On his programme this morning, Andrew Marr, a Scot, begins with this:
‘Are the Scots finally limbering up to leave the UK?’
No Andrew, what you should be saying is:
‘Are the Scots finally limbering up to BREAK the UK?’
He, like many others, seem to assume that the ‘UK’ will continue without Scotland. I can’t see how it can.
The basis of the ‘UK’ rests on the Act of Union from 1707 which forged the countries of England and Scotland into a new state called the United Kingdom of Great Britain. If one of the partners leave, how then can this enterprise continue to exist?
There appears to be this sense that the remaining three countries will continue as a United Kingdom, but I suspect some serious legal problems will arise if the Scots vote to leave. For example, will Scotland be expected to take its fair share of the British state debt? What about the issue of citizenship? How about the consequences for any or all international treaties, such as EU membership, if the British state comes to an end?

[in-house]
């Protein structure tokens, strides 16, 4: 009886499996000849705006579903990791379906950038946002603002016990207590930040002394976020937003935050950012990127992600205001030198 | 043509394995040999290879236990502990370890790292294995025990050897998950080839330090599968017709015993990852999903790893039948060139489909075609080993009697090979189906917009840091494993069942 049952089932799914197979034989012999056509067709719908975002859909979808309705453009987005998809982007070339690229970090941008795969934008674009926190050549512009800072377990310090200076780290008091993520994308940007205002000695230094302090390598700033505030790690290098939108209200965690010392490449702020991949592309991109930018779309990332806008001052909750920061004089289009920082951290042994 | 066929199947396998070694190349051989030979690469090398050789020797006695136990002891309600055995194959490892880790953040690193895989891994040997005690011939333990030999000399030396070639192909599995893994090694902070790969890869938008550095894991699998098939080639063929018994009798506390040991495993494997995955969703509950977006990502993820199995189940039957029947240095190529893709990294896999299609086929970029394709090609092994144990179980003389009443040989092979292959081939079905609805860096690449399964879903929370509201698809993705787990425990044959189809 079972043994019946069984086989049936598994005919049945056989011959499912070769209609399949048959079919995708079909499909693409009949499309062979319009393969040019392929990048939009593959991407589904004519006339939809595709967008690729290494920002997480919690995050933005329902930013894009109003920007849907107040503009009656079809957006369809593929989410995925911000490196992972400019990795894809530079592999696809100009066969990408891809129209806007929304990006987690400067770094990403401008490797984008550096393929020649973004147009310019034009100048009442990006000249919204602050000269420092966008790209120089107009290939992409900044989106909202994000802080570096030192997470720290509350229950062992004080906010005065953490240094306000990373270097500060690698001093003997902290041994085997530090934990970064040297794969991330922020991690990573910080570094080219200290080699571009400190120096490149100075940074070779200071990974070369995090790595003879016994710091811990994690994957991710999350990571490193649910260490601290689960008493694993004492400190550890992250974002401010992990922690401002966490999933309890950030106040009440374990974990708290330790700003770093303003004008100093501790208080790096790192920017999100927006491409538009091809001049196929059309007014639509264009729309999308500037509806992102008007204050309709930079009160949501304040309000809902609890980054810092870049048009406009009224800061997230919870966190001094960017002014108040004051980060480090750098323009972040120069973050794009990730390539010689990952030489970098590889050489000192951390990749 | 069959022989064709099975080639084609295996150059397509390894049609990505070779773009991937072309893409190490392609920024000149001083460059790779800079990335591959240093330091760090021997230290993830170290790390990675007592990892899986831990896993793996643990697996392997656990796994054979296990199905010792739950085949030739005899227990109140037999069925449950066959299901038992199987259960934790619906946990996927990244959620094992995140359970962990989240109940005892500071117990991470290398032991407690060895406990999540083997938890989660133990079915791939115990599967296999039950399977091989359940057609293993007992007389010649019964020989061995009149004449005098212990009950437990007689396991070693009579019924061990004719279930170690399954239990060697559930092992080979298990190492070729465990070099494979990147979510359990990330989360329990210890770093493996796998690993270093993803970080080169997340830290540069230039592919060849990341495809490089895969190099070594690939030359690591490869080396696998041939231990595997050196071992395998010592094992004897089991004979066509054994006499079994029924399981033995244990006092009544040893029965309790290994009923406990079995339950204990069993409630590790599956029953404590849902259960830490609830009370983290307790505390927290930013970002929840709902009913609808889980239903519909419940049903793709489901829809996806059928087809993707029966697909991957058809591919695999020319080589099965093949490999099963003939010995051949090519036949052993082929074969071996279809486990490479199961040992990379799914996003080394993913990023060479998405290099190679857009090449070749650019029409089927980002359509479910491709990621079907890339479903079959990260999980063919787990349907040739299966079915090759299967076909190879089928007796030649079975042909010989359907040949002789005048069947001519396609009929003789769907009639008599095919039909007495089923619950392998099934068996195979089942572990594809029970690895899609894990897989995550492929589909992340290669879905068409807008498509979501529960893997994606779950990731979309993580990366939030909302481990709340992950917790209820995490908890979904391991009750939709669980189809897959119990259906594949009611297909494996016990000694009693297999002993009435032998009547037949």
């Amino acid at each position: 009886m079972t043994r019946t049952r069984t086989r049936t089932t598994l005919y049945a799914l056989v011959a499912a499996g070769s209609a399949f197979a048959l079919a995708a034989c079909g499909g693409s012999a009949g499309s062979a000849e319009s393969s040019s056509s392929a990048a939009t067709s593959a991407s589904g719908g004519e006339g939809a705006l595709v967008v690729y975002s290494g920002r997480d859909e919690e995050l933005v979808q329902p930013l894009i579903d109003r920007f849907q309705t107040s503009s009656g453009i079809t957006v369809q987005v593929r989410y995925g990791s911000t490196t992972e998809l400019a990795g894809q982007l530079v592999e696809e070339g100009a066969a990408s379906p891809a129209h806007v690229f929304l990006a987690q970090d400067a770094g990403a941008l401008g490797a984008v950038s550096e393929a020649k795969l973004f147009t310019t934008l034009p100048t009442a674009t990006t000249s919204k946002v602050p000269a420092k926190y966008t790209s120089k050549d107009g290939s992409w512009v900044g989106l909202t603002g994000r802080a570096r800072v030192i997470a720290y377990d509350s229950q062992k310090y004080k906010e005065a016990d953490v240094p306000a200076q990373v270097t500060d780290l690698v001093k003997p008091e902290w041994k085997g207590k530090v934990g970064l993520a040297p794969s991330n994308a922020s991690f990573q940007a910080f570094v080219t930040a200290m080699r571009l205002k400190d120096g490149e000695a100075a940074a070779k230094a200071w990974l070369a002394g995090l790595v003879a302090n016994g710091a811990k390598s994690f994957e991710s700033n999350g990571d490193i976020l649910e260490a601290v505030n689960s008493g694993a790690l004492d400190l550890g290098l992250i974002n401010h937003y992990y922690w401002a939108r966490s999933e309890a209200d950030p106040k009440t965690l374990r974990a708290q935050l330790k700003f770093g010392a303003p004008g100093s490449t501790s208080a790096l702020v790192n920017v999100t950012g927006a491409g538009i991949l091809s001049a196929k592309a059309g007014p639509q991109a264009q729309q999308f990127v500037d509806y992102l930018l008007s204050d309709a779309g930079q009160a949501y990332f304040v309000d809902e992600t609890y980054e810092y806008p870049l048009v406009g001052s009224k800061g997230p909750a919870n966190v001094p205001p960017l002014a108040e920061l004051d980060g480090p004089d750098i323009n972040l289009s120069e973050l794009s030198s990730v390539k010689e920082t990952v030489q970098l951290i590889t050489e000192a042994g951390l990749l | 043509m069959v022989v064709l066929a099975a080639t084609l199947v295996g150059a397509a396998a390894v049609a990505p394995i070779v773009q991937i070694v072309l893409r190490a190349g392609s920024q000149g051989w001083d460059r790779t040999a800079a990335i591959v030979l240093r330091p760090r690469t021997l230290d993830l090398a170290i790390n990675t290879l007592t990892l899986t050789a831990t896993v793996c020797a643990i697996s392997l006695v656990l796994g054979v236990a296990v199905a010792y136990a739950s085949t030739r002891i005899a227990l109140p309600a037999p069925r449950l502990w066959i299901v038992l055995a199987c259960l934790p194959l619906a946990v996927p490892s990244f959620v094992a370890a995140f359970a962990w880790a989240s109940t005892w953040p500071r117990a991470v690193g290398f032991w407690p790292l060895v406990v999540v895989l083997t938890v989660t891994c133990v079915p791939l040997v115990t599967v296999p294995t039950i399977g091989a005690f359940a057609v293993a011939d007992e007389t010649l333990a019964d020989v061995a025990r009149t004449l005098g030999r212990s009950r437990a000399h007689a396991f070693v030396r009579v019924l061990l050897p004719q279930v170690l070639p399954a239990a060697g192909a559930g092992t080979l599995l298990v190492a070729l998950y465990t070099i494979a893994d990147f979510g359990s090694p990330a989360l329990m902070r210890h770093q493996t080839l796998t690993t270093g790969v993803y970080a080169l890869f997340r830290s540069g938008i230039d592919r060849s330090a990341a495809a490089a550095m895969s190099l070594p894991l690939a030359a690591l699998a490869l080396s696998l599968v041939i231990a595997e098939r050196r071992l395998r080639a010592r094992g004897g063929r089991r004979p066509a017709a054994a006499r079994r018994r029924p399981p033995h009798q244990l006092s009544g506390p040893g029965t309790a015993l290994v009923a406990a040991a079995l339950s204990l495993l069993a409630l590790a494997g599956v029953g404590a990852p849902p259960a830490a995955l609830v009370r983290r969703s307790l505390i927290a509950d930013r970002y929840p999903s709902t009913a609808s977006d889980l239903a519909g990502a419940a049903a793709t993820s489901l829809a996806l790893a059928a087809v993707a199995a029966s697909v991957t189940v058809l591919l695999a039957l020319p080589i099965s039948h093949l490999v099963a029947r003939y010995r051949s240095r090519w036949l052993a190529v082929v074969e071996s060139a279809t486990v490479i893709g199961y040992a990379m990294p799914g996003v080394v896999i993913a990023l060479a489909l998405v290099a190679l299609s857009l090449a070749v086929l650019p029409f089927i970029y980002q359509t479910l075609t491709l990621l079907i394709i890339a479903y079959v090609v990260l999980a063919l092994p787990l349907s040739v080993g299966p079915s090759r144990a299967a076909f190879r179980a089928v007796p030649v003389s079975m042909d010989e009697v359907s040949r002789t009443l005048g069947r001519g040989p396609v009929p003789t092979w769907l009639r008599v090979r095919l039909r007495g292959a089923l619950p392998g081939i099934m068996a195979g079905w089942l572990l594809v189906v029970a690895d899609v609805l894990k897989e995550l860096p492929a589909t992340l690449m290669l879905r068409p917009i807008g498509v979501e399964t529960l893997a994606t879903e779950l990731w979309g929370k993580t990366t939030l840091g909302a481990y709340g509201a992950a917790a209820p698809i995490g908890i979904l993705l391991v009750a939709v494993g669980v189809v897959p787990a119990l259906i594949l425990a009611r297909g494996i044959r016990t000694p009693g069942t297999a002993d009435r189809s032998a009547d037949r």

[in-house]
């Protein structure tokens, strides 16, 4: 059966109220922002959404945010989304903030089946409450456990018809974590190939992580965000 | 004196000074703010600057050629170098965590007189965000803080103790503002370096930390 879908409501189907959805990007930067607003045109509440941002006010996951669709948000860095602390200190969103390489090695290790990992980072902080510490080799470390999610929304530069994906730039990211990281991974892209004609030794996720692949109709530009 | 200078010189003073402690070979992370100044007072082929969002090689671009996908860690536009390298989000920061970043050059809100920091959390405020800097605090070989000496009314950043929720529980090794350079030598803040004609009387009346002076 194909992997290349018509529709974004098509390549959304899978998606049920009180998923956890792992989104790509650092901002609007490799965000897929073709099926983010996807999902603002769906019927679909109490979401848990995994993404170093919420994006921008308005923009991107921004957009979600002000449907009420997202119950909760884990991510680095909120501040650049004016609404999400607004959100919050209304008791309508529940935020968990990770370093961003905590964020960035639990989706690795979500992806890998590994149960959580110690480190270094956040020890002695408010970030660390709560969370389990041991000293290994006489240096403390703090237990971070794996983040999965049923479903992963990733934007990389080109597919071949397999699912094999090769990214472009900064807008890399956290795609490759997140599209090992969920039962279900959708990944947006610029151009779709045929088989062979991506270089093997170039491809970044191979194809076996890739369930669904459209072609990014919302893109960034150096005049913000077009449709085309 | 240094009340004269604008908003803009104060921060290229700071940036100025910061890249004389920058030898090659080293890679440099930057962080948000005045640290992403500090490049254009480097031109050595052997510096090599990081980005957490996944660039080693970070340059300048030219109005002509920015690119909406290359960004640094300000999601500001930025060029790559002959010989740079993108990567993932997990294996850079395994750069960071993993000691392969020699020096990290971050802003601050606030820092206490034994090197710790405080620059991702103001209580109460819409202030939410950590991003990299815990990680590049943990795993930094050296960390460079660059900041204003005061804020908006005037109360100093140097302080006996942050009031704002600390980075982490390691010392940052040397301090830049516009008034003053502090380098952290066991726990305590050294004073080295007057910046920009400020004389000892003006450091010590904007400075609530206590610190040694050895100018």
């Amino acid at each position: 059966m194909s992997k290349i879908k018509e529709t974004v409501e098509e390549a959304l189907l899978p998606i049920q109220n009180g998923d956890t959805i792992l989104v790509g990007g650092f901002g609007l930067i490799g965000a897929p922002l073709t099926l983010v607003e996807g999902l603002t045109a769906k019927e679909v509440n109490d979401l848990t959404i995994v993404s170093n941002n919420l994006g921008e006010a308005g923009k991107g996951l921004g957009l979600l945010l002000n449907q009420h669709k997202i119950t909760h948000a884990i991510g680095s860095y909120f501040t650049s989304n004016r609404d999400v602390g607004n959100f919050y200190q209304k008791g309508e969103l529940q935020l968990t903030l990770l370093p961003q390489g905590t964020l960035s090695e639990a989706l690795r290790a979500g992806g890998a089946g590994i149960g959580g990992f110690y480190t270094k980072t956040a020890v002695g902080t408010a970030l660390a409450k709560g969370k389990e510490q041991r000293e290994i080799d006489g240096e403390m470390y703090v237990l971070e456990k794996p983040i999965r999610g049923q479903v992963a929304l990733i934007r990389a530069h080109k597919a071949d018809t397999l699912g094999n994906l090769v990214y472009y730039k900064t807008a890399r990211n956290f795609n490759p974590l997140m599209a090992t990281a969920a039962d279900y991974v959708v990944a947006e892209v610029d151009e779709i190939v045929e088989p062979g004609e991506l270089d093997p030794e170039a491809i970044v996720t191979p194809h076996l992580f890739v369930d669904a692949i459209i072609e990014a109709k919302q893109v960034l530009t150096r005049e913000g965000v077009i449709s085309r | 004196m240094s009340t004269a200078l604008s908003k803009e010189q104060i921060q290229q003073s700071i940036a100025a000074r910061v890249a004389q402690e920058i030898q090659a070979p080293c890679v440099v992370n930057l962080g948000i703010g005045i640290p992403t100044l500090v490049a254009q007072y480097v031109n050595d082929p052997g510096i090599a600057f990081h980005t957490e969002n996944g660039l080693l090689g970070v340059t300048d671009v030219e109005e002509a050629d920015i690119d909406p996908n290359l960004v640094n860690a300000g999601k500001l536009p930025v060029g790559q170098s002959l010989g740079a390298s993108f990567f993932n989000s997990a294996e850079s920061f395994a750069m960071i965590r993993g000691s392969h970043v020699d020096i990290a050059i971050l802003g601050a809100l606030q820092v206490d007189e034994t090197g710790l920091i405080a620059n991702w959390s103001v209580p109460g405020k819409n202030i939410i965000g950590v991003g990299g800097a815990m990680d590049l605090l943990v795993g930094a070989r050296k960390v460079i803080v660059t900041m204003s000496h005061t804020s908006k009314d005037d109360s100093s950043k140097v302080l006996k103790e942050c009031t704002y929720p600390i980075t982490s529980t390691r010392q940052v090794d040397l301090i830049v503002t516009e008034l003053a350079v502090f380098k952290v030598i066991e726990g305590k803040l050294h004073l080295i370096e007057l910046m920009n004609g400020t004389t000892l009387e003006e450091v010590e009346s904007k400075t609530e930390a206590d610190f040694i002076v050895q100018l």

I don’t think politicians have actually got their heads around the consequences of a Scottish YES vote, but if it happens, there will no choice but to dismantle the British state. I do not believe the British state can continue if one of the two partners which created the British state leaves.
As many readers will know, I am a supporter of English independence. I believe England would do very well out of the British and European unions. I am disappointed, nay, angry, that the English will not be afforded the same option that Scotland will be. David Cameron has publicly stated no other country in the union will be allowed a say, so the future of a state of 60 million people will be left to around 3 million voter in Scotland.
What kind of democracy is that?